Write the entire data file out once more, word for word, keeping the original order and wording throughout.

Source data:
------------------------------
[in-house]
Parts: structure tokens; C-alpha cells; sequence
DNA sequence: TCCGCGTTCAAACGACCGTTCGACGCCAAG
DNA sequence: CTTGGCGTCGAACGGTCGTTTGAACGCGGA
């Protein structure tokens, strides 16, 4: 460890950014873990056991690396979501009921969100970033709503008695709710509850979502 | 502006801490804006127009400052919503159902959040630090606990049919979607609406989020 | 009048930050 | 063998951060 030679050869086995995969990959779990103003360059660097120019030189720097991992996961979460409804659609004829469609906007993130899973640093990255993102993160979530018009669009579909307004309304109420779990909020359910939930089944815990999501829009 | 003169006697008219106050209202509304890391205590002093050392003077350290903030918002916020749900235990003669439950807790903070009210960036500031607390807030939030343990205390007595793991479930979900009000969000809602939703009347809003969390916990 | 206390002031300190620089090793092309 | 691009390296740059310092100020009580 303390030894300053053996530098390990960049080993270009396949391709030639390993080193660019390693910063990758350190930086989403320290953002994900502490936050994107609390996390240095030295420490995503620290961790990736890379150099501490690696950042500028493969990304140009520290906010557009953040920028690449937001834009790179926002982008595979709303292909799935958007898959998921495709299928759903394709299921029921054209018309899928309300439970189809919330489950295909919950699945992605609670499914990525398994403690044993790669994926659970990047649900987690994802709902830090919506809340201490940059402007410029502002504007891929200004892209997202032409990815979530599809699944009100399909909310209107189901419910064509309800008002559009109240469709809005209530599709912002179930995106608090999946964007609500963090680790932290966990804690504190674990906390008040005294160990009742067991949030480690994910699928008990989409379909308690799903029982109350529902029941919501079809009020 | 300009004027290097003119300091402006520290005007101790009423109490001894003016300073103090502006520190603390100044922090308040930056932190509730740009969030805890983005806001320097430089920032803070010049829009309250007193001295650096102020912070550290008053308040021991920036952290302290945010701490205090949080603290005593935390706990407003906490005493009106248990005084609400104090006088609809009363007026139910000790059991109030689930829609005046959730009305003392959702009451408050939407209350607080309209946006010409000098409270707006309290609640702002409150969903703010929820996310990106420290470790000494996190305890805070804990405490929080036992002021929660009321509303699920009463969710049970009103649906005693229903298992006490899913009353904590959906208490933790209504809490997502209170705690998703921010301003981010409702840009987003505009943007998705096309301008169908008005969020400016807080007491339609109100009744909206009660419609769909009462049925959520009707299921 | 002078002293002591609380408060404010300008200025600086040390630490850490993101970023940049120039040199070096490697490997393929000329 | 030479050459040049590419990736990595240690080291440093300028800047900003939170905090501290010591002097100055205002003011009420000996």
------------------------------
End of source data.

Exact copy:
[in-house]
Parts: structure tokens; C-alpha cells; sequence
DNA sequence: TCCGCGTTCAAACGACCGTTCGACGCCAAG
DNA sequence: CTTGGCGTCGAACGGTCGTTTGAACGCGGA
């Protein structure tokens, strides 16, 4: 460890950014873990056991690396979501009921969100970033709503008695709710509850979502 | 502006801490804006127009400052919503159902959040630090606990049919979607609406989020 | 009048930050 | 063998951060 030679050869086995995969990959779990103003360059660097120019030189720097991992996961979460409804659609004829469609906007993130899973640093990255993102993160979530018009669009579909307004309304109420779990909020359910939930089944815990999501829009 | 003169006697008219106050209202509304890391205590002093050392003077350290903030918002916020749900235990003669439950807790903070009210960036500031607390807030939030343990205390007595793991479930979900009000969000809602939703009347809003969390916990 | 206390002031300190620089090793092309 | 691009390296740059310092100020009580 303390030894300053053996530098390990960049080993270009396949391709030639390993080193660019390693910063990758350190930086989403320290953002994900502490936050994107609390996390240095030295420490995503620290961790990736890379150099501490690696950042500028493969990304140009520290906010557009953040920028690449937001834009790179926002982008595979709303292909799935958007898959998921495709299928759903394709299921029921054209018309899928309300439970189809919330489950295909919950699945992605609670499914990525398994403690044993790669994926659970990047649900987690994802709902830090919506809340201490940059402007410029502002504007891929200004892209997202032409990815979530599809699944009100399909909310209107189901419910064509309800008002559009109240469709809005209530599709912002179930995106608090999946964007609500963090680790932290966990804690504190674990906390008040005294160990009742067991949030480690994910699928008990989409379909308690799903029982109350529902029941919501079809009020 | 300009004027290097003119300091402006520290005007101790009423109490001894003016300073103090502006520190603390100044922090308040930056932190509730740009969030805890983005806001320097430089920032803070010049829009309250007193001295650096102020912070550290008053308040021991920036952290302290945010701490205090949080603290005593935390706990407003906490005493009106248990005084609400104090006088609809009363007026139910000790059991109030689930829609005046959730009305003392959702009451408050939407209350607080309209946006010409000098409270707006309290609640702002409150969903703010929820996310990106420290470790000494996190305890805070804990405490929080036992002021929660009321509303699920009463969710049970009103649906005693229903298992006490899913009353904590959906208490933790209504809490997502209170705690998703921010301003981010409702840009987003505009943007998705096309301008169908008005969020400016807080007491339609109100009744909206009660419609769909009462049925959520009707299921 | 002078002293002591609380408060404010300008200025600086040390630490850490993101970023940049120039040199070096490697490997393929000329 | 030479050459040049590419990736990595240690080291440093300028800047900003939170905090501290010591002097100055205002003011009420000996």